EY’s Frank O’Dea: ‘The accountant of the future will be assisted by AI’

28 Jun 2019

Frank O’Dea. Image: EY

Frank O’Dea from EY reveals the extent to which accountants are being prepared for the tsunami of AI-powered disruption that is coming their way.

Frank O’Dea is chief innovation officer for EY in Ireland. He joined the company in 2012 to lead the firm’s performance improvement advisory practice in Ireland.

O’Dea specialises in shaping and leading large-scale business transformation programmes, as well as outsourcing and IT projects. He has more than 25 years’ experience across the telecoms, technology, software and IT sectors within the UK and Ireland.

‘The accounting profession is amongst the most likely jobs to be disrupted’

Before joining EY, he was managing director of a network-sharing venture between two major telecoms companies in Ireland, where he led the spin-out and transformation of their mobile networks into a new organisation.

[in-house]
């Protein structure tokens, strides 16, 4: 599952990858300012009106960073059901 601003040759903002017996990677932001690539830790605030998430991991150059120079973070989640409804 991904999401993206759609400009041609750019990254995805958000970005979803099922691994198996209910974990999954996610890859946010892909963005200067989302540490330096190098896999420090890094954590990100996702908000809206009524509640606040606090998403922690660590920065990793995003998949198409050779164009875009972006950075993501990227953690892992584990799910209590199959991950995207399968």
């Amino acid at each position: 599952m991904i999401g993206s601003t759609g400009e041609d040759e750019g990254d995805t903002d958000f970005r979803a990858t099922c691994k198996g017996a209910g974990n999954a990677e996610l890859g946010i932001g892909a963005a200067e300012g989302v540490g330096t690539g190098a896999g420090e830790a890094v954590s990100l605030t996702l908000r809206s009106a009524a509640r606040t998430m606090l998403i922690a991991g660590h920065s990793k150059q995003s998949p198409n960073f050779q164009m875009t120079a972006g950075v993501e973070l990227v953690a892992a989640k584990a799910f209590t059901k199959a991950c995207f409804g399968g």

What does the role of chief innovation officer for EY Ireland entail?

There are three elements to that role, really. The first one is, we provide a huge amount of advice to our clients. We have a whole series of services that our clients use to help them apply technology in their business and that is a very important part of our practice. My role is to firstly make sure that is at leading edge and is helping clients, and we use our global capabilities to bring the best here into Ireland.

The second part is to look at our own business, and our services are changing extremely rapidly and so we’re disrupting our own business and using technology more and more. We’ve always used technology … in the accounting part of our practices the tools such as spreadsheets have been used all the time, but now more and more we are seeing the accountant of the future being really assisted by AI.

That’s very mainstream for us today. We use AI and cognitive applications in a huge number of our day-to-day activities and then also a lot of the transactional work is being automated with robotic process automation, and then there are just general trends in terms of visualisation of data.